Brazil saw the rapid increase in ecclesiastical base communities (CEBs) between the 1960s and 1970s, that amounted to a total of 40 000 by 1974. The CEBs strived to serve as a form of support for democratic political parties in Brazil, helping transform the country with the bottom-up approach through liberating policies, and to create a heightened awareness of political rights and duties in citizens (Hewitt, 1990, p 140). In comparison to the harsh and dangerous living conditions under the Medici administration, CEBs have garnered popular support through improving lives and transforming neighborhoods. For example, basic infrastructure and health care such as sewer connections and the number of walk-in-clinics have increased drastically (Hewitt, 1990, p 151). Therefore, the role of the Catholic Church and Christian communities should not be lightly dismissed as ineffectual agents of social change by the regime as they had both the power and ability to lead a military regime to its next political transition to democracy.
Reverse effects of the “economic miracle” in the early 1970s
Despite conflicts with the Roman Church, in the early 1970s, Brazil experienced its “economic miracle”. This was triggered by the soccer World Cup triumph in 1970. Its pride and fame led it to build the Trans-Amazonian Highway through the northern rain forests, and also constructed the world’s largest hydroelectric dam at Itaipu. The next five years saw how the military-civil technocratic alliance progressed and boosted the economy. Brazil’s GNP grew at an average rate of almost 10% a year, giving the country hopes of a successful complete industrialization and consolidation of military power.
However, the economic development led to the failure of Medici’s rule, the increase in income levels promoted democratization. Firstly, Huntington (1991) argues that the increased economic development promotes the expansion of the affluent middle working class, which makes up the majority of Brazil’s population. With higher levels of income, the middle-class, being bigger in size as compared to the industrial working class in Brazil, felt that they had a greater power to advance their interests through electoral politics. The former shifted their support away from coups and demanded democratic rule for more economic stability.
Additionally, the “economic miracle” in Brazil caused the high income inequality to worsen which increased sufferings for the poorer (Beghin, 2008). The strong pressures of rapid economic growth led to the failure of the military regime and aided the transformation of the dictatorship to a democracy. Under the ineffective leadership of President Medici and General Silva, social conflict intensified as the lower income class lost trust in the military government, and this paved the way for democracy.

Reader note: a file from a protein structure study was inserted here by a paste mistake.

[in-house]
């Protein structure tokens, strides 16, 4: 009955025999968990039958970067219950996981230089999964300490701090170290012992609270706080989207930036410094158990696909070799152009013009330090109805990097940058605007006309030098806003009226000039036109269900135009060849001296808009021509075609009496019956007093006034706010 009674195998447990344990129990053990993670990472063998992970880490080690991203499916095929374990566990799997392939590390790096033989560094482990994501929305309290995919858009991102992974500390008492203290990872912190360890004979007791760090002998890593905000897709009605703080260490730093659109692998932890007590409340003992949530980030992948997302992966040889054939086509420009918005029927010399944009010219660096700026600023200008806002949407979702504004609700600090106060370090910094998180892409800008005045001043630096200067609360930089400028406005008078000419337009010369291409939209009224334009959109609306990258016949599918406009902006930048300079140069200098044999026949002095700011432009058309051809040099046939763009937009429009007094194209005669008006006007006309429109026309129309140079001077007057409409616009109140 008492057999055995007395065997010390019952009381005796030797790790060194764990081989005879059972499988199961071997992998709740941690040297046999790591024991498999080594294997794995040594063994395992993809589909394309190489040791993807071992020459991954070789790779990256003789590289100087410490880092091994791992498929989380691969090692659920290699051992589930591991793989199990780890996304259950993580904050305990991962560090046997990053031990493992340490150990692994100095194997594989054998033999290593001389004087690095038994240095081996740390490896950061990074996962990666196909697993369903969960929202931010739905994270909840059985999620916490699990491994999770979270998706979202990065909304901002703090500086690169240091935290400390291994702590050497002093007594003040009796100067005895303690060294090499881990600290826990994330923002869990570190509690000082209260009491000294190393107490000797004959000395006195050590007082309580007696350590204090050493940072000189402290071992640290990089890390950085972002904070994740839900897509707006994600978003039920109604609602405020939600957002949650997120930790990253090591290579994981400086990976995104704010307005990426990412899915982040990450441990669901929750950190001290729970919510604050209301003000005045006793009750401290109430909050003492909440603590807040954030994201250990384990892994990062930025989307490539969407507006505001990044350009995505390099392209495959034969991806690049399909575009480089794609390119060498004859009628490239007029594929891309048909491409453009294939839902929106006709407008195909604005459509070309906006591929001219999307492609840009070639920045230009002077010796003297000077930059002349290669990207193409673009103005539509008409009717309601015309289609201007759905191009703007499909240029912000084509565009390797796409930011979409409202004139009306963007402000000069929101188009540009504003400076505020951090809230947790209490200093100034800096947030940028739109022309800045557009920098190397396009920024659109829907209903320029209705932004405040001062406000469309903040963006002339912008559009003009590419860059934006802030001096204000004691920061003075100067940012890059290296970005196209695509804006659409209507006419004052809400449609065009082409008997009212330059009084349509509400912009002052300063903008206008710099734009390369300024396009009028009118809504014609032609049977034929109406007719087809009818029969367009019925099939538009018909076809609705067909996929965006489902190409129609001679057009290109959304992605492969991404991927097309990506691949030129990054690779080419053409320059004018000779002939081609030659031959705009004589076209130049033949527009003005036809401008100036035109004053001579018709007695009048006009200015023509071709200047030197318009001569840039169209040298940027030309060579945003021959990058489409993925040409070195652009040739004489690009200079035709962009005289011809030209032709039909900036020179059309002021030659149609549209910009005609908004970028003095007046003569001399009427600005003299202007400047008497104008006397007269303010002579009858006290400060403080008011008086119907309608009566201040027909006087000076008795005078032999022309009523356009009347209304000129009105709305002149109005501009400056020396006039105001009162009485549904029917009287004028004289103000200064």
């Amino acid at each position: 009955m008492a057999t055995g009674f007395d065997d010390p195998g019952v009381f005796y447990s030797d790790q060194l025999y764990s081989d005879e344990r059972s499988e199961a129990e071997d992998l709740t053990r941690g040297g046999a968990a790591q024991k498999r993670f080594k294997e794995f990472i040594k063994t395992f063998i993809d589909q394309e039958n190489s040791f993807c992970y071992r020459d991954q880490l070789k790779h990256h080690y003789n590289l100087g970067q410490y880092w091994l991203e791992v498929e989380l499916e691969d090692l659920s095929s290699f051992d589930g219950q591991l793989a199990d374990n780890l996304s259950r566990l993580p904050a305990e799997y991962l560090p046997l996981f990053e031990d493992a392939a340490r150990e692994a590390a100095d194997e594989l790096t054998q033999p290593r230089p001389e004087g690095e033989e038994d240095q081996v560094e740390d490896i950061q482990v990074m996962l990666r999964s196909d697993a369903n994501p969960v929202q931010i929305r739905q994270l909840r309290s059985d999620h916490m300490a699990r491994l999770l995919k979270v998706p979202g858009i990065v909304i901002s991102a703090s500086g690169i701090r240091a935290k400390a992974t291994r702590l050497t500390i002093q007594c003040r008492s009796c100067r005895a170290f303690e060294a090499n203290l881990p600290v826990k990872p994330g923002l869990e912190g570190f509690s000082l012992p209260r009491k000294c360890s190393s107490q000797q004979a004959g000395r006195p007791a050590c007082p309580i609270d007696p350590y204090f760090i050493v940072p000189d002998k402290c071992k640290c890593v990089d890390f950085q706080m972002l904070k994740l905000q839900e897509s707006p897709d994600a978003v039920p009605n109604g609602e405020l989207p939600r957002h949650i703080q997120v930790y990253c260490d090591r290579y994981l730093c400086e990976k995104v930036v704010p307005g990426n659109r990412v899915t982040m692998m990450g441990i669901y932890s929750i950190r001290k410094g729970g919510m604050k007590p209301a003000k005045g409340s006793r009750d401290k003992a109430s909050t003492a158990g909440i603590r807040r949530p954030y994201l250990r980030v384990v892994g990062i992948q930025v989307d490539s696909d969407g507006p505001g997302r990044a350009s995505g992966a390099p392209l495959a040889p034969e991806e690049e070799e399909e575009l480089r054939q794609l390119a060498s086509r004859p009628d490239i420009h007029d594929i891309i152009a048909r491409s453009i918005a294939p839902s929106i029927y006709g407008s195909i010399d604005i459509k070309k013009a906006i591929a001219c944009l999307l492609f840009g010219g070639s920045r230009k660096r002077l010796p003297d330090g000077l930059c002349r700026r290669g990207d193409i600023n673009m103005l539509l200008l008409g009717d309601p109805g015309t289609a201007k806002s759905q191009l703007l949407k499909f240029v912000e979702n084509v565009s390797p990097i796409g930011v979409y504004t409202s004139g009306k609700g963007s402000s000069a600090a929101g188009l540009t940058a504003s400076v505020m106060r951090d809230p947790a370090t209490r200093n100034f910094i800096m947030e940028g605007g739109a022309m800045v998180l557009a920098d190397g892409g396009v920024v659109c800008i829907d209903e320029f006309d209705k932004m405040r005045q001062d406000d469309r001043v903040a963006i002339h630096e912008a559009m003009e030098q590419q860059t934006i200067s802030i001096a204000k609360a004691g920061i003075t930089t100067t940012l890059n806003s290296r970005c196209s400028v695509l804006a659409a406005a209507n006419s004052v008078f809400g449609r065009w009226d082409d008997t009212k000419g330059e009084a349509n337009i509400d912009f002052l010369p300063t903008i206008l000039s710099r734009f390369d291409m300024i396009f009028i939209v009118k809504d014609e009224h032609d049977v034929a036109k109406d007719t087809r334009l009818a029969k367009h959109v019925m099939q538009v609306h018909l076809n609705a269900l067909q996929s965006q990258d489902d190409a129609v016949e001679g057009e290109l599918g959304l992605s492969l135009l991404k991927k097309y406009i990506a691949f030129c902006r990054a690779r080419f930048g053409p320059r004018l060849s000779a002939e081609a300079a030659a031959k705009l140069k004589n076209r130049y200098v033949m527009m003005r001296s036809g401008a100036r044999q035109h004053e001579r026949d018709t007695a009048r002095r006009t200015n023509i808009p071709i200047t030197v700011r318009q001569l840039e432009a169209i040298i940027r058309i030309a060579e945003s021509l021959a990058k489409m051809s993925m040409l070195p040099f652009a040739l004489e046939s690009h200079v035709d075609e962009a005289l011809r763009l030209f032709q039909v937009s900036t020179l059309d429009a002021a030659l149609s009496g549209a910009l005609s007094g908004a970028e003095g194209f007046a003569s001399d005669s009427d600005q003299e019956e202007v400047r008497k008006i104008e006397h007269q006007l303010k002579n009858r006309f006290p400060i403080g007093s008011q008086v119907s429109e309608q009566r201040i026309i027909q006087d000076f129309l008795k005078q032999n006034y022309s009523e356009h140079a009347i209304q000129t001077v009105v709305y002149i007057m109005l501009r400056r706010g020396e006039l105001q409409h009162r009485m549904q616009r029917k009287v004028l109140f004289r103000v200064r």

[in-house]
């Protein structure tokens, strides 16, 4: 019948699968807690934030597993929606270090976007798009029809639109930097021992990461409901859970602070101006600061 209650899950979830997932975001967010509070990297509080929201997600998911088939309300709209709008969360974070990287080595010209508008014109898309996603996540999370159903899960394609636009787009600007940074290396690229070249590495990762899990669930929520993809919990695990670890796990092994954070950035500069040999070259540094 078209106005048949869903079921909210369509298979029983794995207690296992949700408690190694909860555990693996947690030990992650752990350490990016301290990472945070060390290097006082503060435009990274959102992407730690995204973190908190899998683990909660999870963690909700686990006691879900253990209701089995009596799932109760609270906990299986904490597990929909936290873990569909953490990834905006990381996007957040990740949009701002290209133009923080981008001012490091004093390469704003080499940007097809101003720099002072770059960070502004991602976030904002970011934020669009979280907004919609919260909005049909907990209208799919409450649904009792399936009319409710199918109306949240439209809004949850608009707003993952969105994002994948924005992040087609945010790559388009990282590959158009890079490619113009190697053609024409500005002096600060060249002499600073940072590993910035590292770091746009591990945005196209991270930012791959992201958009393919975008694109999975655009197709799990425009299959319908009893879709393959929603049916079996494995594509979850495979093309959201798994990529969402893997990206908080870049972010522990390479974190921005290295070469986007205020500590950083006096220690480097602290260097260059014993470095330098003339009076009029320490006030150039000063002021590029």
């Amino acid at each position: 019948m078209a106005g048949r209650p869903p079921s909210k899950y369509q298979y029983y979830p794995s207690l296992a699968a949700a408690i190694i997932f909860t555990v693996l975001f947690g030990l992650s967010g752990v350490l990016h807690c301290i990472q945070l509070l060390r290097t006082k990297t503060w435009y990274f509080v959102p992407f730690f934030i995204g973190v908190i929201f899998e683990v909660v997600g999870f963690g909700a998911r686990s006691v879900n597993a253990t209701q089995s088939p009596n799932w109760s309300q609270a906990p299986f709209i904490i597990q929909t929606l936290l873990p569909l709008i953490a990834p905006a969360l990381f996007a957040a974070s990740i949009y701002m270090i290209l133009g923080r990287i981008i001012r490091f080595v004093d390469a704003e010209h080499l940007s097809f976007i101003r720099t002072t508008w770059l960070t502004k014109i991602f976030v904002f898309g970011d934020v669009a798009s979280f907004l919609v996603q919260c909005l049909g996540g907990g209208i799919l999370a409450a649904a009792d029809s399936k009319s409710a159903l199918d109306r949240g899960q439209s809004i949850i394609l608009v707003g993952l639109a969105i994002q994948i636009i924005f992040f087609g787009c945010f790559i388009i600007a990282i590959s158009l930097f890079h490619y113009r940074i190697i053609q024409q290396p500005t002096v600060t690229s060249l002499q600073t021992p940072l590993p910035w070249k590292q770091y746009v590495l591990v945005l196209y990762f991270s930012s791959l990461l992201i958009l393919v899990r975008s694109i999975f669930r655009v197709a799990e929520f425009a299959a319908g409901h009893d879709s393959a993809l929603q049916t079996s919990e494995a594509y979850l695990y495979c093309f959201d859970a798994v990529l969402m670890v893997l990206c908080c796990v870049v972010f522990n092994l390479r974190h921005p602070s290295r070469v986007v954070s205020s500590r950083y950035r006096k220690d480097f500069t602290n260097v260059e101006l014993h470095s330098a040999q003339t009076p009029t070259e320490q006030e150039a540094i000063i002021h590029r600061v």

Exogenous shocks exhibited the military’s incapability to handle economic crisis. During the oil crisis, rise of U.S interest rates forced the economy into uncertainties. The resultant trade disequilibrium increased foreign debt and Brazil resorted to the borrowing in huge sums and the dependence on international financial resources. The Geisel government decided to increase investments and import substitution. As a result, Brazil’s internal production grew slightly, but there were other problems such as a high foreign debt, rising internal interest rates and negative trade balances. The economic crisis further worsened preexisting divides in the military and significantly enhanced popular dissent against Brazil’s regime (Geddes, 1999). This illustrated the military government, particularly, Geisel’s incompetence to cope with effects of exogenous shocks and signaled a return to democratic rule for more economic stability.
To sum up, Brazil’s gradual and slow transition to a democracy that spread across 5 different administrations was caused largely by internal conflicts and differences in the military, the role of the Catholic Church, and its economic development in the early 1970s. Exogenous causes do also have an effect in the breakdown of a country’s authoritarianism, such as the role of the U.S and the 1973 oil crisis. In the next section, I will briefly describe the steps taken in the transition, before which I evaluate Brazil’s democratic consolidation.
How did Brazil transit to democracy after the coup?